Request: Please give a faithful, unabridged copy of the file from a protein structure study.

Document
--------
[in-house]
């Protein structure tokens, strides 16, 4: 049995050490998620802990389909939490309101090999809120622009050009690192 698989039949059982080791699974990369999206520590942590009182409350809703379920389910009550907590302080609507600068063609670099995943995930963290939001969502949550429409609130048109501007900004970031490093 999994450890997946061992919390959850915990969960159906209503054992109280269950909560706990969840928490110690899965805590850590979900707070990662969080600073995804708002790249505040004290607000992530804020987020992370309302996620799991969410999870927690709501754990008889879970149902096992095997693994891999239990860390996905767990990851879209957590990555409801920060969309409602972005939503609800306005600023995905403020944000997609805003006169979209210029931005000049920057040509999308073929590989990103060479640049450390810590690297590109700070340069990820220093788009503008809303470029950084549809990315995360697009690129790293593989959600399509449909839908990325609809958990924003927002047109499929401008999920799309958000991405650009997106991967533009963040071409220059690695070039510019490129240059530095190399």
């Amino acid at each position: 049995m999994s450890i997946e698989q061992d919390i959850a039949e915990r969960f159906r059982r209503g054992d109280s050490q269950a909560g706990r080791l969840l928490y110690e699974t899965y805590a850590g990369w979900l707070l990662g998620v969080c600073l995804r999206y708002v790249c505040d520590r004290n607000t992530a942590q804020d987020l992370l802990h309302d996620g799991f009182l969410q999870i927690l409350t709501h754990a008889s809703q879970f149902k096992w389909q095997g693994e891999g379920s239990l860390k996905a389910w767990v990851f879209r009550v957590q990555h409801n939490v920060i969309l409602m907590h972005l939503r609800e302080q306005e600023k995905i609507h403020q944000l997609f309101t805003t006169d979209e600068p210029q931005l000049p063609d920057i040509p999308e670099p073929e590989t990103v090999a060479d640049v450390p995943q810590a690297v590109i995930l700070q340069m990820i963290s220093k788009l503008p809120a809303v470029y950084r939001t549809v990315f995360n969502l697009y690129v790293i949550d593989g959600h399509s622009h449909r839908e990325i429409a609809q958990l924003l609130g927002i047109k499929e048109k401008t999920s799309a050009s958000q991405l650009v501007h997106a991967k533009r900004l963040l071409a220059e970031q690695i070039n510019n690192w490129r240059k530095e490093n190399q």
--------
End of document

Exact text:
[in-house]
């Protein structure tokens, strides 16, 4: 049995050490998620802990389909939490309101090999809120622009050009690192 698989039949059982080791699974990369999206520590942590009182409350809703379920389910009550907590302080609507600068063609670099995943995930963290939001969502949550429409609130048109501007900004970031490093 999994450890997946061992919390959850915990969960159906209503054992109280269950909560706990969840928490110690899965805590850590979900707070990662969080600073995804708002790249505040004290607000992530804020987020992370309302996620799991969410999870927690709501754990008889879970149902096992095997693994891999239990860390996905767990990851879209957590990555409801920060969309409602972005939503609800306005600023995905403020944000997609805003006169979209210029931005000049920057040509999308073929590989990103060479640049450390810590690297590109700070340069990820220093788009503008809303470029950084549809990315995360697009690129790293593989959600399509449909839908990325609809958990924003927002047109499929401008999920799309958000991405650009997106991967533009963040071409220059690695070039510019490129240059530095190399």
């Amino acid at each position: 049995m999994s450890i997946e698989q061992d919390i959850a039949e915990r969960f159906r059982r209503g054992d109280s050490q269950a909560g706990r080791l969840l928490y110690e699974t899965y805590a850590g990369w979900l707070l990662g998620v969080c600073l995804r999206y708002v790249c505040d520590r004290n607000t992530a942590q804020d987020l992370l802990h309302d996620g799991f009182l969410q999870i927690l409350t709501h754990a008889s809703q879970f149902k096992w389909q095997g693994e891999g379920s239990l860390k996905a389910w767990v990851f879209r009550v957590q990555h409801n939490v920060i969309l409602m907590h972005l939503r609800e302080q306005e600023k995905i609507h403020q944000l997609f309101t805003t006169d979209e600068p210029q931005l000049p063609d920057i040509p999308e670099p073929e590989t990103v090999a060479d640049v450390p995943q810590a690297v590109i995930l700070q340069m990820i963290s220093k788009l503008p809120a809303v470029y950084r939001t549809v990315f995360n969502l697009y690129v790293i949550d593989g959600h399509s622009h449909r839908e990325i429409a609809q958990l924003l609130g927002i047109k499929e048109k401008t999920s799309a050009s958000q991405l650009v501007h997106a991967k533009r900004l963040l071409a220059e970031q690695i070039n510019n690192w490129r240059k530095e490093n190399q």